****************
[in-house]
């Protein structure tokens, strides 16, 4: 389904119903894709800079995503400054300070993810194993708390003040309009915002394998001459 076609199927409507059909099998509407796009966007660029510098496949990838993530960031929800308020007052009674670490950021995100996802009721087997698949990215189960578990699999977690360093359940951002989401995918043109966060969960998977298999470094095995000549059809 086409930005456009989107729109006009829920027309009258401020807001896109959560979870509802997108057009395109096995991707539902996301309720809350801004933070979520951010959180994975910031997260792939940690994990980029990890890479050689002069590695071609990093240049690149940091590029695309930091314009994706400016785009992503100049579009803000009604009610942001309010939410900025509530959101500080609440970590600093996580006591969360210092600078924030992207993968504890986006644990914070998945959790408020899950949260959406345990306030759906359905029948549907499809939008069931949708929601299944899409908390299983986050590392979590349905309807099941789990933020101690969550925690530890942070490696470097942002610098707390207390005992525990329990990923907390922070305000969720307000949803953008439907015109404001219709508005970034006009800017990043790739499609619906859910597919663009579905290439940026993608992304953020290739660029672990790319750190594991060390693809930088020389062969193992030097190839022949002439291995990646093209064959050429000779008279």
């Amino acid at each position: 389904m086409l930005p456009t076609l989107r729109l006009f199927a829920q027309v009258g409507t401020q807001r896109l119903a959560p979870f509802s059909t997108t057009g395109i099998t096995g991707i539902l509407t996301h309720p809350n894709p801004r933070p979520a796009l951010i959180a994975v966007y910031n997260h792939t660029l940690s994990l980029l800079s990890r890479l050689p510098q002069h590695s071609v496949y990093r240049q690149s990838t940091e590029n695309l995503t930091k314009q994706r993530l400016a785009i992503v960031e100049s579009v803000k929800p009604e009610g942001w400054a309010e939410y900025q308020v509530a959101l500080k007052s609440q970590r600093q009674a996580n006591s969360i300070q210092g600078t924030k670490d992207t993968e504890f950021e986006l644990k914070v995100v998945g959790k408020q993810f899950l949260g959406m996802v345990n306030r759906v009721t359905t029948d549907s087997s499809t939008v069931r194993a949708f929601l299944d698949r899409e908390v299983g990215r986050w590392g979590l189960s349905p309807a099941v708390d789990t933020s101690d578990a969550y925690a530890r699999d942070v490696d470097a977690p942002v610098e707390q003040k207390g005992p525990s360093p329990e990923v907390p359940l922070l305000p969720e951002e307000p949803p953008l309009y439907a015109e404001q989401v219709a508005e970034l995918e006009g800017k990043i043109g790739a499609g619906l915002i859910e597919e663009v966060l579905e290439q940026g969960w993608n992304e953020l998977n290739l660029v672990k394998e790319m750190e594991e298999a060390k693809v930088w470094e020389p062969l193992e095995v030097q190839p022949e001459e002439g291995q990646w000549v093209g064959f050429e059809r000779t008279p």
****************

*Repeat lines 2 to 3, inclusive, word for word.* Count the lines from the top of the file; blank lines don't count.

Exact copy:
């Protein structure tokens, strides 16, 4: 389904119903894709800079995503400054300070993810194993708390003040309009915002394998001459 076609199927409507059909099998509407796009966007660029510098496949990838993530960031929800308020007052009674670490950021995100996802009721087997698949990215189960578990699999977690360093359940951002989401995918043109966060969960998977298999470094095995000549059809 086409930005456009989107729109006009829920027309009258401020807001896109959560979870509802997108057009395109096995991707539902996301309720809350801004933070979520951010959180994975910031997260792939940690994990980029990890890479050689002069590695071609990093240049690149940091590029695309930091314009994706400016785009992503100049579009803000009604009610942001309010939410900025509530959101500080609440970590600093996580006591969360210092600078924030992207993968504890986006644990914070998945959790408020899950949260959406345990306030759906359905029948549907499809939008069931949708929601299944899409908390299983986050590392979590349905309807099941789990933020101690969550925690530890942070490696470097942002610098707390207390005992525990329990990923907390922070305000969720307000949803953008439907015109404001219709508005970034006009800017990043790739499609619906859910597919663009579905290439940026993608992304953020290739660029672990790319750190594991060390693809930088020389062969193992030097190839022949002439291995990646093209064959050429000779008279």
């Amino acid at each position: 389904m086409l930005p456009t076609l989107r729109l006009f199927a829920q027309v009258g409507t401020q807001r896109l119903a959560p979870f509802s059909t997108t057009g395109i099998t096995g991707i539902l509407t996301h309720p809350n894709p801004r933070p979520a796009l951010i959180a994975v966007y910031n997260h792939t660029l940690s994990l980029l800079s990890r890479l050689p510098q002069h590695s071609v496949y990093r240049q690149s990838t940091e590029n695309l995503t930091k314009q994706r993530l400016a785009i992503v960031e100049s579009v803000k929800p009604e009610g942001w400054a309010e939410y900025q308020v509530a959101l500080k007052s609440q970590r600093q009674a996580n006591s969360i300070q210092g600078t924030k670490d992207t993968e504890f950021e986006l644990k914070v995100v998945g959790k408020q993810f899950l949260g959406m996802v345990n306030r759906v009721t359905t029948d549907s087997s499809t939008v069931r194993a949708f929601l299944d698949r899409e908390v299983g990215r986050w590392g979590l189960s349905p309807a099941v708390d789990t933020s101690d578990a969550y925690a530890r699999d942070v490696d470097a977690p942002v610098e707390q003040k207390g005992p525990s360093p329990e990923v907390p359940l922070l305000p969720e951002e307000p949803p953008l309009y439907a015109e404001q989401v219709a508005e970034l995918e006009g800017k990043i043109g790739a499609g619906l915002i859910e597919e663009v966060l579905e290439q940026g969960w993608n992304e953020l998977n290739l660029v672990k394998e790319m750190e594991e298999a060390k693809v930088w470094e020389p062969l193992e095995v030097q190839p022949e001459e002439g291995q990646w000549v093209g064959f050429e059809r000779t008279p």